Dunstan had once hoped, although never truly expected, that he would see her again. He focused on Tristan instead, even though every day seemed to bring another reminder of Una. His laugh, his smile... Especially his smile. Truly, he was his mother's son. And yet...
Here they were, the both of them.
He was so distracted by the simple reality of seeing her again that he was perhaps not paying as much attention to the conversation as he should have been. He was certainly trying, but after several words his mind seemed to need to loop back to where it started again. 'You're here! Here you are! Here we are! I'm not certain where to even start to–'
While his mind wandered, Una's was apparently getting other ideas.
“You will return, then.”
The statement took him by surprise. Here they were, on a fresh crisp night, on a terrace overlooking all of Stormhold, and Una spoke of leaving. Of all the suggestions she could have made, there were few he'd find more ludicrous. Why should he leave now?
“I will... what?” For as bewildered as he felt, his confusion must have shown on his face.
Una's brow crinkled a bit. Her lips pursed. Considering, perhaps. Or calculating, more likely. Her quick mind was hard to miss, even under the circumstances of their first meeting. It was her eyes, Dunstan decided, while waiting for her to speak. There was so much going on behind her eyes.
“You'll return to Wall. ...Your side of Wall.”
She was beautiful... a bit sad; but also serene. A bit hopeful? Woe to any man that thought the Lady Una simple and easily read. He turned to face her fully, reached for her hands. She turned her palms up towards his, twined their fingers together.
“Why should I do that?”
“You... you don't want...?” And then it was her turn to be confused. Endearingly confused, he would admit, and all the more so for how rarely it would happen.
“Want to return to my lonely, empty house in my boring, mundane village?”
Una blinked, and then freed her hands from his – so that she could step forward and lean her head on his shoulder. Dunstan would have thought he was well past it, but in that moment he felt the very same thrill he had the night they first met. Her fingers slid up his back to toy with the hair at the nape of his neck.
“Lonely and boring, is it?”
He stroked idly over the fabric of her gown at the small of her back, and leaned his cheek against her curls.
“Stormhold is a strange and perilous place, it's true. But the scenery is... breathtaking, and the company is... beyond compare.”
He leaned back so that he could look her in the eye, and gave her a small, hesitant smile. That was good, right? She took a breath... And then the corners of her lips turned up. He exhaled a breath he hadn't realized he was holding.
Una leaned into him again, lightly running her fingers up and down his spine.
“The last time we did this,” she murmured into his ear, her voice warm, “I remember a lot more stammering.”
“Well. I've had a lot of time to think about what I might say.”
This seemed to give her pause. She stepped back; her hands resting lightly on his shoulders, her expression guarded and unreadable.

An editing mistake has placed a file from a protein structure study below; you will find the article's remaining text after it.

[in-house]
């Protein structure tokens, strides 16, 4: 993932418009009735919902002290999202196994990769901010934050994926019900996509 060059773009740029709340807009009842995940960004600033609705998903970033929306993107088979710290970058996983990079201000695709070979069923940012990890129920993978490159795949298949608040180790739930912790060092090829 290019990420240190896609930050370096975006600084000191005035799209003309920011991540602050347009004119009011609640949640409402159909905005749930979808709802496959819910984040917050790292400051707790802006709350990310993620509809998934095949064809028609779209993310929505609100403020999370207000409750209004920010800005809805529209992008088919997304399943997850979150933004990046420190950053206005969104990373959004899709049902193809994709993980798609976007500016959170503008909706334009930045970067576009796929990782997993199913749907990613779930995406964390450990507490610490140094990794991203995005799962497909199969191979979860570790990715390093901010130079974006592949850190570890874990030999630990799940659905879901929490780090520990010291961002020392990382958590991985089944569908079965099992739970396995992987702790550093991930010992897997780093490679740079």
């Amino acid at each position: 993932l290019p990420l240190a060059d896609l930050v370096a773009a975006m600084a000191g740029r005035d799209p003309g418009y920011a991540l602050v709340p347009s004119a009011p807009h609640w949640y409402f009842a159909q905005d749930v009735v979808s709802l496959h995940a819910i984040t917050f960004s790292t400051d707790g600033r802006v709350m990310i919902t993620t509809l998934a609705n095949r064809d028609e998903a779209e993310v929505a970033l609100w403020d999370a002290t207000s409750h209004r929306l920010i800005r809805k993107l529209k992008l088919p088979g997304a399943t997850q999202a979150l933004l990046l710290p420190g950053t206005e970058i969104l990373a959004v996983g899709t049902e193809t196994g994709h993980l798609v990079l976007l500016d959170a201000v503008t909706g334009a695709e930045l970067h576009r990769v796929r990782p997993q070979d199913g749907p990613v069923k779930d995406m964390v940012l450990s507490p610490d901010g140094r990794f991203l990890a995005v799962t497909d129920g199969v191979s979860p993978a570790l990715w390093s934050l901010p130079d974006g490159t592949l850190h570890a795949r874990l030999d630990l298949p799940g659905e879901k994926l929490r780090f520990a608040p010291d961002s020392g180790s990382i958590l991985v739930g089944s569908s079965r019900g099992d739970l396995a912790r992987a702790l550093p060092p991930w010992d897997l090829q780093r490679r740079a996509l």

“And did you?”
He reached up, slid his hands along her arms, and took her hands in his. “Every night.”
It has often been said that love is an adventure. Love is also a peculiar thing, and it has a peculiar way of turning moments and admissions that would otherwise be trivial and forgettable into yawning chasms of uncertainty, at the edges of which the would-be lovers perch and wonder if that terrible, chest-constricting vertigo is affecting only them, or their opposite as well. The trick of love – and never has there been anything in the history of the universe or even in the history of Faerie more skilled in its trickery – is to find an adventuring partner with which these moments become not terrifying, but exhilarating.
Una and Dunstan were lucky enough to find such a partner in each other. As the moment stretched out between them, each reveled not only in the stomach-dropping thrill, but also in the surety that there wouldn't be a sudden, painful stop awaiting them when it was over.
And so they let it stretch, savoring it precisely because they had the luxury of certainty that something good awaited them at the end. Her eyes sparkled, bright and merry in the starlight. His thumbs brushed over the back of her hands. The silence and stillness enveloped them, everything important in the world condensed, just for now, into this one precious instant of understanding.
“I am glad,” Una whispered into the quiet night between them, “to have made such a strong impression.”
She stepped forward, and him as well; and when their lips met it was made all the more heady and intoxicating for all the years between this time and the last. It wasn't quite like that first time. He didn't feel like a nervous, silly boy anymore, although he still felt just as giddy. Even more so, when Una's fingers tickled the hair at the back of his neck. He pulled her closer against him –
And that was when Tristan walked out onto this scene and began to stammer incoherently.
Dunstan had not realized until precisely that moment that one of the greatest pleasures of parenthood was horrifying your children by continuing to be in love. It was something he would have to do more often.
“F-F-Father,” Tristan laughed nervously. “Oh, and mother too. What were you – No. No, nevermind, no. I'd prefer you not–“
Yvaine – a star, of all things; what wonders the universe held – rescued Tristan by gliding over and resting her hand on his arm. “They're almost ready to start.”
Una smiled at the pair, brilliantly, reassuringly. “We shan't keep them waiting.”
'No, we certainly shouldn't,' Dunstan thought as he offered Una his arm. After all, what was the length of one ceremony when they had all the time in the world?